Solar Bins Australia‘s bins are solar-powered, wireless and tell you when they need to be emptied. You might be thinking that a solar powered bin is as necessary as a submarine with a flyscreen door, or a waterproof teabag, but there’s more to it than just a bin. These bins are the brainchildren of BigBelly Solar, which operates over 30,000 waste compacting units in 47 countries across North America, Europe, Asia and Australia.
Solar Bins look like fairly normal waste receptacles, however they house a very small BigBelly Solar Waste Compactor™, which compacts a full bin down to 20% of its original volume. As Solar Bins are able to hold five times the amount of rubbish as a normal bin, they don’t need to be serviced as often, saving time and resources. What’s more, the bins are wirelessly networked, enabling ‘…waste management teams [to] maximise their productivity by knowing exactly where and when they need to empty the bins in their network…’.
Since 2012 these small scale bins have been popping up all over the country – from Esperance in Western Australia, to Wet ‘n’ Wild Water Park in Sydney. A growing client base and recent exposure in TIME magazine mean Solar Bins Australia are becoming a real player in Australia’s waste management sector.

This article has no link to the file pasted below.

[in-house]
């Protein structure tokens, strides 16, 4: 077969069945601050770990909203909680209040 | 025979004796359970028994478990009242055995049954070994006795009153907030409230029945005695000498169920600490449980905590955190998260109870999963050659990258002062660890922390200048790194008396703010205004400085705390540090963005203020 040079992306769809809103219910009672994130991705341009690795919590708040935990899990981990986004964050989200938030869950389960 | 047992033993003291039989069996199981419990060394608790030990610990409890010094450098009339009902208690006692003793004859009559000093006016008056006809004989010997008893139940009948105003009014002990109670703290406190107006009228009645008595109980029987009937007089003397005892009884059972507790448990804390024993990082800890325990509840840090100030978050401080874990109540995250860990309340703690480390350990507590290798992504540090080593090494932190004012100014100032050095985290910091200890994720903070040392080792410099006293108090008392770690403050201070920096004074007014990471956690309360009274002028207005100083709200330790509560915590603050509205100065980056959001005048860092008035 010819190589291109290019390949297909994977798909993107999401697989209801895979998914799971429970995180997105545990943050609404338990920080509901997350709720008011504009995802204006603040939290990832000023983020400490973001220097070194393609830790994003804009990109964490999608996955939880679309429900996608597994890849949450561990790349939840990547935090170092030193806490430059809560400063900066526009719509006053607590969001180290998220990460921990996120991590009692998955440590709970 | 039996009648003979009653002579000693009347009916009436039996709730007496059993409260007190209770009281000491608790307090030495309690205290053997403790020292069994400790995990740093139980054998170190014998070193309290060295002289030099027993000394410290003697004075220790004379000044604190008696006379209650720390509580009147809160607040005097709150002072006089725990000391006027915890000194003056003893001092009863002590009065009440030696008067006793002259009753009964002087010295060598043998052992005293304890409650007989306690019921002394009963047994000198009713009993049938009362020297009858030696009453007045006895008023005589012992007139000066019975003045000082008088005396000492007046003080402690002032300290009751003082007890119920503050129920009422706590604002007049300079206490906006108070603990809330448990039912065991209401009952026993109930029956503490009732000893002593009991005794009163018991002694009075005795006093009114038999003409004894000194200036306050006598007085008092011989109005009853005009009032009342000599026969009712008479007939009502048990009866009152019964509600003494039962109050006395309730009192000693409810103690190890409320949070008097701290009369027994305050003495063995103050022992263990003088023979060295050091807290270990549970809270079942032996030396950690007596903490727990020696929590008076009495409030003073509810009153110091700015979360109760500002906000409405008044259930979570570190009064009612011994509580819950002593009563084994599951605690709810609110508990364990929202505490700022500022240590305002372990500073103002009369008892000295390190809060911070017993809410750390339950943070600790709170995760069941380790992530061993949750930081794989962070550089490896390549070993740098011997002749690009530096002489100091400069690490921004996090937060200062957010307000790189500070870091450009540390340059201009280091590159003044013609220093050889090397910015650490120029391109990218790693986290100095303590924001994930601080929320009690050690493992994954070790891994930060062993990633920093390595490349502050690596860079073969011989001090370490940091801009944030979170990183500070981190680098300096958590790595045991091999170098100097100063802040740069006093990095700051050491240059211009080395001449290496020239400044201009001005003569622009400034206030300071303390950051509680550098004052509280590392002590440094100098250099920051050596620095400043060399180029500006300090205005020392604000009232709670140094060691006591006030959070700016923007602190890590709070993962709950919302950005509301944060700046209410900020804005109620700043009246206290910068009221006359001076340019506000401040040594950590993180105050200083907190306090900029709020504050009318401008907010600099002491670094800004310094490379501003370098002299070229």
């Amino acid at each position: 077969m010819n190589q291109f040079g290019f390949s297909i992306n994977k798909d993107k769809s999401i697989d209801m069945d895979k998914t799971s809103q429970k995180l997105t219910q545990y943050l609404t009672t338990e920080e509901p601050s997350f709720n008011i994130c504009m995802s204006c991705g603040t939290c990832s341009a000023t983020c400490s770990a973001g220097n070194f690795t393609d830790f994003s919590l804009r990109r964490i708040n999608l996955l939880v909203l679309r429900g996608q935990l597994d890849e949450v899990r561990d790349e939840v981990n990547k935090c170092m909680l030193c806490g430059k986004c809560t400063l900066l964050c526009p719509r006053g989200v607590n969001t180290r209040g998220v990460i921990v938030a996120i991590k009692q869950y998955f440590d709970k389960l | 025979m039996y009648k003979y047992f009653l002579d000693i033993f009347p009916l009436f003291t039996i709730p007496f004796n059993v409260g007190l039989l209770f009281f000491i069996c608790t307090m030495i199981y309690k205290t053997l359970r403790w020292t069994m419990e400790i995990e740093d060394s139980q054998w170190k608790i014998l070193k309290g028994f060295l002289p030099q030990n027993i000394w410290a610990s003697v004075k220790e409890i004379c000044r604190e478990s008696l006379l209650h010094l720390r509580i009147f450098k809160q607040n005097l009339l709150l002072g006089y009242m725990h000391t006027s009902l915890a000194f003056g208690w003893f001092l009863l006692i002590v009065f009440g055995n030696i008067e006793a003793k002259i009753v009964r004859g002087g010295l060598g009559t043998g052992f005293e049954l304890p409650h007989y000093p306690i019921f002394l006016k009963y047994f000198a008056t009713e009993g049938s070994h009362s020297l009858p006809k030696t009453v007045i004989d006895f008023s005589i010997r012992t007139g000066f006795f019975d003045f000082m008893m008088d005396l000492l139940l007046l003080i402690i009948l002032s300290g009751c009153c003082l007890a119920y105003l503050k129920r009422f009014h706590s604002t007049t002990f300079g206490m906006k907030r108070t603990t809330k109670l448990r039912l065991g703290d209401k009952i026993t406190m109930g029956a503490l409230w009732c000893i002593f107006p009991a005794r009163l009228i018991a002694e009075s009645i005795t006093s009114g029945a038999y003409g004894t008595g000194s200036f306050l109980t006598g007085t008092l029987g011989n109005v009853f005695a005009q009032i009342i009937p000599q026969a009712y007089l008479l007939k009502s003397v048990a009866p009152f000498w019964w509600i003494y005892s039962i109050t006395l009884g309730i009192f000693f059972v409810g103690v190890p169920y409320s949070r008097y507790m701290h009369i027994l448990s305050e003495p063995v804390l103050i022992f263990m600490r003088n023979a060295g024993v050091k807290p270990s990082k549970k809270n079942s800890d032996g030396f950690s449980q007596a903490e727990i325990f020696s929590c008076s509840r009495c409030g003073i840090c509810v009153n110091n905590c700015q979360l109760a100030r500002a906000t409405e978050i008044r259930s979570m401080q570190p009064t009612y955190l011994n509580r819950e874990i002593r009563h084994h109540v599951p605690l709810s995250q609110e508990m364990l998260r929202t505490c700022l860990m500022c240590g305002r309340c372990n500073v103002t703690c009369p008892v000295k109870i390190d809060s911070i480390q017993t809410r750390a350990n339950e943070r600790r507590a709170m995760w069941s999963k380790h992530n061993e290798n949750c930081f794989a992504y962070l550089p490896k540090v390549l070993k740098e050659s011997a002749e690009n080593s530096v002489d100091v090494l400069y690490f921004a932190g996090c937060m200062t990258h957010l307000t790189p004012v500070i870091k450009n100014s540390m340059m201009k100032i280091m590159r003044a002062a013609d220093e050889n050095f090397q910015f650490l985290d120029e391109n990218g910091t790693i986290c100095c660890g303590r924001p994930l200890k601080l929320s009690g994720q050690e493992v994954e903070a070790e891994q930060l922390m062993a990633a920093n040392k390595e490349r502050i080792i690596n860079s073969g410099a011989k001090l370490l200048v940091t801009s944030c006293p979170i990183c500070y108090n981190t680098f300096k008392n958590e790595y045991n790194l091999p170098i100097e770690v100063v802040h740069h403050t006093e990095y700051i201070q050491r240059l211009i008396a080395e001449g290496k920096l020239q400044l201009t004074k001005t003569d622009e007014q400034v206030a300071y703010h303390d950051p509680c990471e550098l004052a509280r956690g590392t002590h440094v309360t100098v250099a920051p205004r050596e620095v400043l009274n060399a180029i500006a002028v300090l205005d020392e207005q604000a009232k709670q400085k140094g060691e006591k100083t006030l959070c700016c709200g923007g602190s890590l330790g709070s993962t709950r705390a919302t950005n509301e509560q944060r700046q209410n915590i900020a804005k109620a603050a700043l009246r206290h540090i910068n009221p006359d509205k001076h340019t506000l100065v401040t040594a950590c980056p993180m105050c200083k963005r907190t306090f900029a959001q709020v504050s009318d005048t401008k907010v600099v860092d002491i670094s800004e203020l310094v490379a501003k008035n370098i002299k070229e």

Smart-bins like this aren’t a bad idea – they don’t overflow, they are more secure, deter and prevent pest interference, and they are customisable: from a multi-stream waste intake, to recycling and even compost. They can also be monitored real-time via the Solar Bins app, available for Android and iPhone.
Technology like this can definitely contribute to the development and improvement of waste management systems in Australia and around the world. Sanitation services are integral to sustainable infrastructure development, which will go a long way to provide the foundations for the communities, towns and cities of the future. Take a look at this video about the bins, and you will get a real picture into how our current waste management processes need a real overhaul.
The solar-powered bin is certainly something that challenges our notion of useful gadgets. It’s not the first thing that springs to mind when you think of green tech, but then again innovation and pushing boundaries is what sustainable technology is all about. Who knows, maybe a solar-powered torch will be the next big thing!